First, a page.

UKIPO’s report on “Emerging public perceptions of intellectual property in UK media”


On 29 February 2024, the UK Intellectual Property Office (UKIPO) released a report on “Emerging public perceptions of intellectual property in UK media” authored by fellow Kat Hayleigh Bosher. This report follows a report on “The impact of complicit social media influencers on male’s consumption of counterfeit goods in the UK”, commented by The IPKat here, and a pilot report focused on same matter from the perspective of female consumers, commented on The IPKat here.

The findings

The initial findings considered UK news reporting on Intellectual Property, Copyright, Design, Patent and Trade Mark issues over five years and some of the key findings can be summarized as following:

-    Intellectual Property was mentioned with regard to key themes related to scope of rights, registration and IP disputes;
-   Copyright was mentioned especially regarding its scope, management and infringement;
-   Patents were mentioned with regard to Covid-19 vaccines, emerging new technologies and AI;
-   Trade Marks themes covered Brexit, disputes and scope of registration;
-   Design was mentioned especially with regard to infringement and cultural appropriation of indigenous design.

One of the key points of the report is the emerging trend in the use of social media in a strategic way and namely as “backlash” against IP rights holders’ enforcement initiatives. The report recalls two clarifying examples. The first case involved the claim by Marks and Spencer against Aldi for infringement of the “Colin the Caterpillar” trade mark. After a social media campaign by Aldi, including jokes, Marks and Spencer decided not to go ahead enforcing its rights and the parties settled the matter. The second case concerned the trade marks registrations of some iconic Welsh words by a Welsh company. The rights holder finally opted for the withdrawal of said trade marks registrations (even if accepted by the UKIPO) after the negative public perception caused by  a backlash from social media (see The IPKat here).

Another interesting point raised by the report concerns the possible issues related to the so called “David v Goliath” narrative often used by media to emphasize the description of IP disputes.  According to this kind of narrative, individual creators or inventors are perceived by the public as the weaker parties, thus benefiting of the favour of the public as the IP rights holder is perceived as giant Goliath regardless of the validity of the enforced IP rights.  This “backlash” may happen also in cases where “David” is not a proper less powerful party. This is the case cited above where Aldi was perceived by the public as David, even being a big company of well-known supermarkets.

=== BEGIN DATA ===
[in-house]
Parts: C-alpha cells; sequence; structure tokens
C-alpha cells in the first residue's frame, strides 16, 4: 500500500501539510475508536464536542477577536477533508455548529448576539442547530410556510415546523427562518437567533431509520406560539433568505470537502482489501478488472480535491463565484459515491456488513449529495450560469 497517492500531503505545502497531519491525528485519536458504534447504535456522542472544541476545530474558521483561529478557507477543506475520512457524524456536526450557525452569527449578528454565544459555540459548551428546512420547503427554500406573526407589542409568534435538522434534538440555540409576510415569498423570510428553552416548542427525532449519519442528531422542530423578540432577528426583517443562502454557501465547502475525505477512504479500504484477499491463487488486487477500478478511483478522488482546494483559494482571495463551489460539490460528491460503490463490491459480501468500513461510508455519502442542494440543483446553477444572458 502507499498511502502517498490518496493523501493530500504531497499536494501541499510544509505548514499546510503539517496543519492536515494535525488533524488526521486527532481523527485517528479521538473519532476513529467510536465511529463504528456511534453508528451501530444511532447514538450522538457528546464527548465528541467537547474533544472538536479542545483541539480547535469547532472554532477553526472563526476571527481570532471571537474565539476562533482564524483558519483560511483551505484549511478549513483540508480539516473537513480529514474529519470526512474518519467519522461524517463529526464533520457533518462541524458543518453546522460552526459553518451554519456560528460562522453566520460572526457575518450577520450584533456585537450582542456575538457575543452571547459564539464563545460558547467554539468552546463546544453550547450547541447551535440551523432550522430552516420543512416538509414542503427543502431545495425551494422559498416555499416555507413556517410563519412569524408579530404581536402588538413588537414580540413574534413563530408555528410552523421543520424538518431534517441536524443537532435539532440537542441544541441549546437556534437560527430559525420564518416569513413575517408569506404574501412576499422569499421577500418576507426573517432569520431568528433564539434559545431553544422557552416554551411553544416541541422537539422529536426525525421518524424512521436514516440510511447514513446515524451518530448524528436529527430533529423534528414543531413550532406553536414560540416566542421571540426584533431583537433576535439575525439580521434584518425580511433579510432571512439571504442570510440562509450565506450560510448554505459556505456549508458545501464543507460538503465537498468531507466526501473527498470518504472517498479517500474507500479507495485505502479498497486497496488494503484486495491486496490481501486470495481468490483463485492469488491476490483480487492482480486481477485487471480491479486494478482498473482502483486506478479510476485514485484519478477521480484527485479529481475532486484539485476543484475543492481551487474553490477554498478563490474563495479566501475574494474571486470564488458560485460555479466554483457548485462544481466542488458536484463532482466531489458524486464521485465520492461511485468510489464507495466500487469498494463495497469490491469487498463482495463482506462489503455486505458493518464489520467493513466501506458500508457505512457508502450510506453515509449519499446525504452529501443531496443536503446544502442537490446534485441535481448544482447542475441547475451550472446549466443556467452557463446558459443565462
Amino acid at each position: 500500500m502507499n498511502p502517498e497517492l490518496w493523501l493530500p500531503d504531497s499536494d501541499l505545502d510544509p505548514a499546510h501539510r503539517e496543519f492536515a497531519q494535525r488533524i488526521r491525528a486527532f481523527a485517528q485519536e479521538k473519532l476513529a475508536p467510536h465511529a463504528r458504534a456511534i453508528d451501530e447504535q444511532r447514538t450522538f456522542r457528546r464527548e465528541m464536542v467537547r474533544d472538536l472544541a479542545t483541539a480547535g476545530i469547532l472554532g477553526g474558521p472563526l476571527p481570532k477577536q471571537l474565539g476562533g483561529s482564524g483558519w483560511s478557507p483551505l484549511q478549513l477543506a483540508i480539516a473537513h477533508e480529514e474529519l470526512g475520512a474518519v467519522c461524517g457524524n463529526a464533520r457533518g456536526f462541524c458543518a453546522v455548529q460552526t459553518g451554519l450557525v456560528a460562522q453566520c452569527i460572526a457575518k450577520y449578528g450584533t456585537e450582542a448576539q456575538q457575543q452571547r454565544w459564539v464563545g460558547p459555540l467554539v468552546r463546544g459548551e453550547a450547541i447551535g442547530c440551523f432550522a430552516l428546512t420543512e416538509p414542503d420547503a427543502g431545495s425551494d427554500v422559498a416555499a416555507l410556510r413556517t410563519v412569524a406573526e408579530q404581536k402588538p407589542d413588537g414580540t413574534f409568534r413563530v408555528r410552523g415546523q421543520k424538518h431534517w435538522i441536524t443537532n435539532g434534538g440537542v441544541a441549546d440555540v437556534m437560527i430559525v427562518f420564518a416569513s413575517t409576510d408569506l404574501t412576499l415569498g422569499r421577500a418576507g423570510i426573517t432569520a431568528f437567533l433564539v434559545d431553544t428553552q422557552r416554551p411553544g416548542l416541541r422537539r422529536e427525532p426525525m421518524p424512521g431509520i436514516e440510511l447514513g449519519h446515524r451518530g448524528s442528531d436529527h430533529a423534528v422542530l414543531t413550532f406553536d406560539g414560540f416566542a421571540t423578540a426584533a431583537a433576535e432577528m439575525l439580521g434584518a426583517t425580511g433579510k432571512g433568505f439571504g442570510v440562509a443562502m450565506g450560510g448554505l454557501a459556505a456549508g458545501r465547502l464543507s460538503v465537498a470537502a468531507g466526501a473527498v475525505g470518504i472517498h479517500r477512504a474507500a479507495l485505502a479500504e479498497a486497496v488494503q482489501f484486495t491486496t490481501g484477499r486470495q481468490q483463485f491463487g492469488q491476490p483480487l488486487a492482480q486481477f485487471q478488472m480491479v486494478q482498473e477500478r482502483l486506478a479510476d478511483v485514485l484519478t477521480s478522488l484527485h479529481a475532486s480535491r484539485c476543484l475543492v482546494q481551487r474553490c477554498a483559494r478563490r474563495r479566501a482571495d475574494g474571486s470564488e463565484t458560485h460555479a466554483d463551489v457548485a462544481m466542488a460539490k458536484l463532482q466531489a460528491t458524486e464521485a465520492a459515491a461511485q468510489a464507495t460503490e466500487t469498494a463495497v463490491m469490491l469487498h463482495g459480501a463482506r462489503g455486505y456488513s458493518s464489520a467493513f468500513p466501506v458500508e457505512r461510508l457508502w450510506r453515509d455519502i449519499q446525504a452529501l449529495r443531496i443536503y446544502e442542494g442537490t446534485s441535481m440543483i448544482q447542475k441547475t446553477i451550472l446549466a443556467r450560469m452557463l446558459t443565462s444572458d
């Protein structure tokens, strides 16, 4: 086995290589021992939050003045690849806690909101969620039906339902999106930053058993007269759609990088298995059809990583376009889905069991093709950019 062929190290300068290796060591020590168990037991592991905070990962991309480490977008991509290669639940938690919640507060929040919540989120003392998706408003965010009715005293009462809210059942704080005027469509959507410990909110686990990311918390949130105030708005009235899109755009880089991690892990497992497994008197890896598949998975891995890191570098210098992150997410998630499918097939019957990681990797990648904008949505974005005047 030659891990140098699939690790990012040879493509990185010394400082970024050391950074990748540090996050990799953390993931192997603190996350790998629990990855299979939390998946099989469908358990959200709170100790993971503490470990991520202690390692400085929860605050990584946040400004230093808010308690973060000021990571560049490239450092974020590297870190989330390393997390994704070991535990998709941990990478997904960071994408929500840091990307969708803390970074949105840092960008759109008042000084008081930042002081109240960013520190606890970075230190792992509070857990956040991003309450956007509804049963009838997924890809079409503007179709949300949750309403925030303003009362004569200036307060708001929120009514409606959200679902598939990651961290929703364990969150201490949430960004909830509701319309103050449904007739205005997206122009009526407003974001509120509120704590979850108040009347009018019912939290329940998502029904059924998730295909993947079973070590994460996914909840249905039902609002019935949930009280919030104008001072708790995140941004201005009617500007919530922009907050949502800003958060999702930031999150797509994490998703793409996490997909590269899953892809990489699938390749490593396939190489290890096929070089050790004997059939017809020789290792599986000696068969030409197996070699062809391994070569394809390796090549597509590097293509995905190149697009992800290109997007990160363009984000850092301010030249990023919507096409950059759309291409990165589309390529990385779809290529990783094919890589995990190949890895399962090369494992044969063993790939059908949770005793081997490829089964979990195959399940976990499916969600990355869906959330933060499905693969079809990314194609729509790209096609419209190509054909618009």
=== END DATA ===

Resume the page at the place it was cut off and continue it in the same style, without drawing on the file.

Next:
The power of social media is constantly increasing and has an incredible impact on the perception of IP rights. This impact reflects on the management and enforcement policies of rights holders, who can no longer rely on the effective scope of protection of Intellectual Property but have now to consider the possible perception by the public as influenced by the (social) media to avoid any possible “backlash”, both in the registration and the enforcement phase.

Although at first glance this backlash might intimidate rights holders, it can be observed that this strategy can be a boomerang too if not well managed, especially where it contains inaccurate information on the enforcement of IP rights and related legal proceedings, which may amount to unfair competition practices and defamation. As in the past press releases and public relations were occasionally used as a strategic tool in some litigation’s strategies, we have now to consider that this role has been acquired by social media.

Photo by Antonio D’Agostino


UKIPO’s report on “Emerging public perceptions of intellectual property in UK media” UKIPO’s report on “Emerging public perceptions of intellectual property in UK media” Reviewed by Anna Maria Stein on Friday, March 29, 2024 Rating: 5

1 comment:

  1. I would suggest that a lot of the commentary, especially regarding the registration of various Welsh words for candles and the issues surrounding the attempt by Meghan Markle to register the word "Archetypes", results from a fundamental misunderstanding of the rights conferred by a trade mark registration. You only need to look at the comments on these articles in the Daily Mail/Daily Express to see a belief that the owner of the trade mark now "owns the word".

    Perhaps the IPO, in addition to promoting the benefits of IP to business, needs to educate the wider public as well.


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